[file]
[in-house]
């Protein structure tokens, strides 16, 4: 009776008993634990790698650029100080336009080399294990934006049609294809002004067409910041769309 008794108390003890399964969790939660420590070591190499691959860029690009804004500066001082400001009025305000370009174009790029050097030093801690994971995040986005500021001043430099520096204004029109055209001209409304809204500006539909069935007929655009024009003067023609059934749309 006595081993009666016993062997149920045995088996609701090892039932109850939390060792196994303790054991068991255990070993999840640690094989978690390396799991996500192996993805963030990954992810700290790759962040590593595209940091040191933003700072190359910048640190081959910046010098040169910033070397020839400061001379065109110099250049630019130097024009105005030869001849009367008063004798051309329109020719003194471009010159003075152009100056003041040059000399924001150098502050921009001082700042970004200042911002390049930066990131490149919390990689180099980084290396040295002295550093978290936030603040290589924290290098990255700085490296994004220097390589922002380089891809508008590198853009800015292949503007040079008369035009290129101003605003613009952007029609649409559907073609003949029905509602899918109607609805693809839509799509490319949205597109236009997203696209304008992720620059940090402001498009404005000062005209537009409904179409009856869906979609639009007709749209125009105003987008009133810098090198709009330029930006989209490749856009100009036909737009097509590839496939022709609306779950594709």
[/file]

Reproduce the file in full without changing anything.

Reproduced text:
[in-house]
């Protein structure tokens, strides 16, 4: 009776008993634990790698650029100080336009080399294990934006049609294809002004067409910041769309 008794108390003890399964969790939660420590070591190499691959860029690009804004500066001082400001009025305000370009174009790029050097030093801690994971995040986005500021001043430099520096204004029109055209001209409304809204500006539909069935007929655009024009003067023609059934749309 006595081993009666016993062997149920045995088996609701090892039932109850939390060792196994303790054991068991255990070993999840640690094989978690390396799991996500192996993805963030990954992810700290790759962040590593595209940091040191933003700072190359910048640190081959910046010098040169910033070397020839400061001379065109110099250049630019130097024009105005030869001849009367008063004798051309329109020719003194471009010159003075152009100056003041040059000399924001150098502050921009001082700042970004200042911002390049930066990131490149919390990689180099980084290396040295002295550093978290936030603040290589924290290098990255700085490296994004220097390589922002380089891809508008590198853009800015292949503007040079008369035009290129101003605003613009952007029609649409559907073609003949029905509602899918109607609805693809839509799509490319949205597109236009997203696209304008992720620059940090402001498009404005000062005209537009409904179409009856869906979609639009007709749209125009105003987008009133810098090198709009330029930006989209490749856009100009036909737009097509590839496939022709609306779950594709």